It’s OK to cry, said the thief to the thug, and she squeezed his hand.
Their legs dangled off the bridge and a flask was passed between them.
It was a lost love, a boss’ daughter, forbidden fruit ripened over the years.
She did feel something for me, said the square headed man, pain etched into his face. At first, it was teasing. But then something changed. His eyes almost glowed with the memory. I don’t even know why. She wouldn’t tell me.
The thief told herself: she was collecting information. She took a swig of the terrible spirits: to put him at ease. She knocked the heels of her soft soled boots against the stone of the bridge: a practiced casualness.
She passed the flask back to him, and he took a pull. The summer before she left the boss was away a lot. Before you came.
The thief knew all that very well. The boss was away setting up cartel business that moved him from a minor to major player. Before that summer he hadn’t had need of her services, of which thievery was a subset: she just identified with it more than “information retrieval” even if that’s what she invoiced for.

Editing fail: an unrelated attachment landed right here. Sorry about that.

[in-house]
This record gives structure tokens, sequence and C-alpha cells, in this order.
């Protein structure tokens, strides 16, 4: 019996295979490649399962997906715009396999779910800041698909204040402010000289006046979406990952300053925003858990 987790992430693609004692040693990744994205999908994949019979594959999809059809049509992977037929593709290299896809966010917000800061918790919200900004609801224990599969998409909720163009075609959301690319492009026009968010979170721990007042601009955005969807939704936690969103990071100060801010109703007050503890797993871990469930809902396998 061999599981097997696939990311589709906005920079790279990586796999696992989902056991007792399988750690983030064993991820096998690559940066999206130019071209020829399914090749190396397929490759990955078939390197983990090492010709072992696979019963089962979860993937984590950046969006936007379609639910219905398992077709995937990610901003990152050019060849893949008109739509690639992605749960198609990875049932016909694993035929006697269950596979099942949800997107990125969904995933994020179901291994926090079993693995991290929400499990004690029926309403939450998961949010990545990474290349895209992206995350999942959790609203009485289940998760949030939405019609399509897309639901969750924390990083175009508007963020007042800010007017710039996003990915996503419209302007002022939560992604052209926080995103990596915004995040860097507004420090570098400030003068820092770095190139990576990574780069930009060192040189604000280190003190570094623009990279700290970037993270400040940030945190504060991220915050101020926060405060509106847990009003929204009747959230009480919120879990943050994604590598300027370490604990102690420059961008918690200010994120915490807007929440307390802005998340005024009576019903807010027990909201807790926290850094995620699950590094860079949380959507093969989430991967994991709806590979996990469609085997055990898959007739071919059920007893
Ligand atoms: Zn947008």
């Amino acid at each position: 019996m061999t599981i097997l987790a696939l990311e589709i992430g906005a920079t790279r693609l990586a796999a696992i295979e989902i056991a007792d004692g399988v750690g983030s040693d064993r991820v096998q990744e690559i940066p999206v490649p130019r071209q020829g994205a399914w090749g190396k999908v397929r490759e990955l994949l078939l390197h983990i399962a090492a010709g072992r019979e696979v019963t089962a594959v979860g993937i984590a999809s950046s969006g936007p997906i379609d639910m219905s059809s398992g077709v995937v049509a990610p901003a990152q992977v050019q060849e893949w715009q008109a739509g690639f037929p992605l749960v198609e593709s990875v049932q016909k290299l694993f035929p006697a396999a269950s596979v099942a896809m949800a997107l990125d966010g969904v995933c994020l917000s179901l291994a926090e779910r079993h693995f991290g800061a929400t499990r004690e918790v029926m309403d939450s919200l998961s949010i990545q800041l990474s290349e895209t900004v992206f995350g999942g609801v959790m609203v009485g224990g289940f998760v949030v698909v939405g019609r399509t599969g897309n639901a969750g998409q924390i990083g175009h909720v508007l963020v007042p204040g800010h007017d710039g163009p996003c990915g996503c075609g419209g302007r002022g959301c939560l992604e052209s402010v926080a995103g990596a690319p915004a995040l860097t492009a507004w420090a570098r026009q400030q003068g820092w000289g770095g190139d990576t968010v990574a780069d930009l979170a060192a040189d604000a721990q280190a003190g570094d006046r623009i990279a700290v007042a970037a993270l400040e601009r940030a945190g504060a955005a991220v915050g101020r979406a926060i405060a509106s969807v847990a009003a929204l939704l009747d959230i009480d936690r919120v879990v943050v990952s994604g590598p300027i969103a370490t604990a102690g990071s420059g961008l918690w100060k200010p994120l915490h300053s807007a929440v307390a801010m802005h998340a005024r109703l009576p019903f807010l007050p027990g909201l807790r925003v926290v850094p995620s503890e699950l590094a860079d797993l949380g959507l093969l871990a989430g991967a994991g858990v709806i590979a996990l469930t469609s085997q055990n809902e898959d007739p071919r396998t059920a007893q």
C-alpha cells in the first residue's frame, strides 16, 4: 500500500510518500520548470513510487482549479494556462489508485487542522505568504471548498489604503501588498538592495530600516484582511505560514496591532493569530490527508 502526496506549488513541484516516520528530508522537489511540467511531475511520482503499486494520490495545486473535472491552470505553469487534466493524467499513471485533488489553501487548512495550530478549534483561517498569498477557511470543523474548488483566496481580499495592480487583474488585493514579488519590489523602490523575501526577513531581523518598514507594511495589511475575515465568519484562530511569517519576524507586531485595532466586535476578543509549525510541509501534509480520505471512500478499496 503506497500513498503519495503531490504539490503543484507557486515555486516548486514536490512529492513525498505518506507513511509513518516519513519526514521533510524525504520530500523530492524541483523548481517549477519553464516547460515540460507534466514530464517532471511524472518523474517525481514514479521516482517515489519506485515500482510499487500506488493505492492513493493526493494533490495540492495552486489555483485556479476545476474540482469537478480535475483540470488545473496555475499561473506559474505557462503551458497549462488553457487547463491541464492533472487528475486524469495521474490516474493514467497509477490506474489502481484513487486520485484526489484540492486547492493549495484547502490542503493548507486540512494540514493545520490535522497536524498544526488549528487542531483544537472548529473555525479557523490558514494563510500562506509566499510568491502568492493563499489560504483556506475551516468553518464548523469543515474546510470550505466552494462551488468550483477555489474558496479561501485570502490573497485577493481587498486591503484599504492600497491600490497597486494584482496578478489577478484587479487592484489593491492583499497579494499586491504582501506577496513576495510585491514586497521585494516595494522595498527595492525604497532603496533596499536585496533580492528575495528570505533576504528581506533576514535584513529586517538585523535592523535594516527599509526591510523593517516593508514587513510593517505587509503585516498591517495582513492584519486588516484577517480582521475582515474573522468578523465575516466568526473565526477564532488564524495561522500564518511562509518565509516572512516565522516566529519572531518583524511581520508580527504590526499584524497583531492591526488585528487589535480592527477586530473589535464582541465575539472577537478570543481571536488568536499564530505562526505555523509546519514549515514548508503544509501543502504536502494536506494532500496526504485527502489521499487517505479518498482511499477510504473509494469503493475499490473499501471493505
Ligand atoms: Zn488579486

Have you ever been in love? the thug said, looking at her.
She took the flask, to delay. Is it love when you know the person is hateful? Her weakness was for compromised & contradictory personalities that made her feel normal, safe. Everyone simpler was an idiot child.
Of course you have, that’s a stupid question. No one escapes.
For a long time she had. The thief was a dowdy woman, chubby faced, flat eyed. Not many temptations were placed in her path. But there was another thug, on another job. She felt small with him, but not invisible: precious. His thoughts were often charmingly disconnected, and she never knew if it was a natural whimsey or just getting punched a lot. He died in a sudden but predictable way.
Oh, said the thief, her defenses overwhelmed, memories lapping over the walls. Oh.
The thug squeezed her hand. It’s OK to cry, he said.
She looked down at the flicker of light on the water and water leaked out of her eyes.